Jason Murphey: How the services tax would harm Oklahoma’s economy

Over the past few months Oklahomans have been hearing about the attempt to enact a new tax on “services”.

Oklahoma law has historically held services harmless from direct taxation. Those who provide services must already pay income tax on their earnings.

It’s now being suggested that these individuals must also assess a “services” tax. You will pay this tax when you pay your bill to your service provider. It will be assessed much like a sales tax.

Here’s an example of how this new tax scheme will affect you: when you get a haircut at the barbershop the barber will add the new tax on his services to you. You will undergo two haircuts on that day: the first from the barber — and the second from a cash hungry state government.

It’s an extremely shortsighted move. Everyone loses when government creates new taxes and increases the tax burden on the public; but that’s not all at stake with this punitive proposal.

At special risk in this matter are the characteristics that make Oklahoma an attractive place to live.

Here is just one example: the new services task will significantly impact the housing industry.

Home builders and their subcontractors would be forced to pass on the cost to buyers.

Relators would also have to potentially pay the tax; a special challenge because they work on commission.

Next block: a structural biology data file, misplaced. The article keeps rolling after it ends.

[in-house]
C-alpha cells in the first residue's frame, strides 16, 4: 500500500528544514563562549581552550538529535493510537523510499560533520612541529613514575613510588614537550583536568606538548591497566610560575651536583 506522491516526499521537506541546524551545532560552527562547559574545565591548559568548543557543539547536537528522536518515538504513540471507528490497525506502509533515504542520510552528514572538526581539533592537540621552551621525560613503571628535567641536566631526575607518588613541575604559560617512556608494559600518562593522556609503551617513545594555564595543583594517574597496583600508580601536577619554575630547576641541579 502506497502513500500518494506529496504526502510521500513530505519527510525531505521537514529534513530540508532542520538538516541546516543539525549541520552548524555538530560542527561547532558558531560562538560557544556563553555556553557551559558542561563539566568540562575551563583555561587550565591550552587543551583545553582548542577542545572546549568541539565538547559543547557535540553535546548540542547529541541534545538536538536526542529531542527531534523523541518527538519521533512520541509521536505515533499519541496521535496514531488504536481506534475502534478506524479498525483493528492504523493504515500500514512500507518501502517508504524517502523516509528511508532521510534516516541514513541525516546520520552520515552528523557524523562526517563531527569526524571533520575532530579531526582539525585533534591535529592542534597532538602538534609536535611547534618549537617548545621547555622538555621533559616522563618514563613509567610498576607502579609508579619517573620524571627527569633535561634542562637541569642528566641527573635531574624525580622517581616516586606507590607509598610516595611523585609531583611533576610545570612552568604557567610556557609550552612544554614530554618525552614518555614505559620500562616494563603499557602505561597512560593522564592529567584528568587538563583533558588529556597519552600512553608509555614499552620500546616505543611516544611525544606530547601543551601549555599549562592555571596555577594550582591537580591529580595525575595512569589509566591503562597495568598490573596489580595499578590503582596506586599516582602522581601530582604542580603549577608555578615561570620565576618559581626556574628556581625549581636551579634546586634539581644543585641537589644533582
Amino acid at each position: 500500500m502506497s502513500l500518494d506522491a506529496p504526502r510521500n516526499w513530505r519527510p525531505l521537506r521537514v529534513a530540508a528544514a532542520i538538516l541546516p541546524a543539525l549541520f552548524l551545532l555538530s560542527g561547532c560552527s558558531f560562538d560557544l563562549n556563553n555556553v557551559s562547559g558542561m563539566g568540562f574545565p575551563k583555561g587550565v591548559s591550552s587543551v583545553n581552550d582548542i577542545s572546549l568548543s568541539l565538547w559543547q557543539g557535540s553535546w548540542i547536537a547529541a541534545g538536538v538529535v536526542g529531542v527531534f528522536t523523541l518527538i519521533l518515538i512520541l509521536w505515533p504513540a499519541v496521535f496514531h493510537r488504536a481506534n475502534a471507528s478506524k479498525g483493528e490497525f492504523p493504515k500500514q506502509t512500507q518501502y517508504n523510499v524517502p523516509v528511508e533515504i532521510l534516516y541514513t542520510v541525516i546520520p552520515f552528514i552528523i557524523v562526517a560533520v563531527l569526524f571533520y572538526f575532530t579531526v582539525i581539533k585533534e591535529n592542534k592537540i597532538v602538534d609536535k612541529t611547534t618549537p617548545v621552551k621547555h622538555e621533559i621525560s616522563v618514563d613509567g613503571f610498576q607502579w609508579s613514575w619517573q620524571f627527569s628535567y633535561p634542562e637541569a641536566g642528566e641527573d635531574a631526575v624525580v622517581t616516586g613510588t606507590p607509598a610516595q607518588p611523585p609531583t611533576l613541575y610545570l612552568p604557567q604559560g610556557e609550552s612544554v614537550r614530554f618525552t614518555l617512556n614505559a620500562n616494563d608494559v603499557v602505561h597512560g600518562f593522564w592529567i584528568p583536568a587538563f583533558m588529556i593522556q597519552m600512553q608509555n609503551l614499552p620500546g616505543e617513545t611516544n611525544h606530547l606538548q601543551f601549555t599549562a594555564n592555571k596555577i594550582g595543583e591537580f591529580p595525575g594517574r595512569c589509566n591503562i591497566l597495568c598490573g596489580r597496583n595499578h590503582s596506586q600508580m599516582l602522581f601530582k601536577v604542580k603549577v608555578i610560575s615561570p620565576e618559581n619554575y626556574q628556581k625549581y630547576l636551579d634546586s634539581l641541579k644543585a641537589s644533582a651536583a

All of this would diminish one of the state’s foremost advantages over other venues: low housing costs.

New residents, especially retirees, move to Oklahoma to take advantage of the lower cost of living and affordable housing.

These new Oklahomans are able to sell their real property assets in other venues, take the proceeds and invest in Oklahoma real estate for a fraction of the cost of the real estate in their previous state of residence.

Deprived of this advantage, these individuals may choose to move to another state. The economic benefit they would have provided to Oklahoma will go with them.

Thus the folly of tax policy that is contrived in the state capitol far away from the real world and the free market: new taxes do not always result in more revenue. In fact, the harm caused by the new tax may cause the government to lose revenues that it would otherwise have captured.

I feel like state government leaders should use the occasion of the state’s economic downturn to invest energy and political capital on behalf of the many potential efficiencies and reforms to the current governance structure — instead of working for punitive new tax increases.

Source post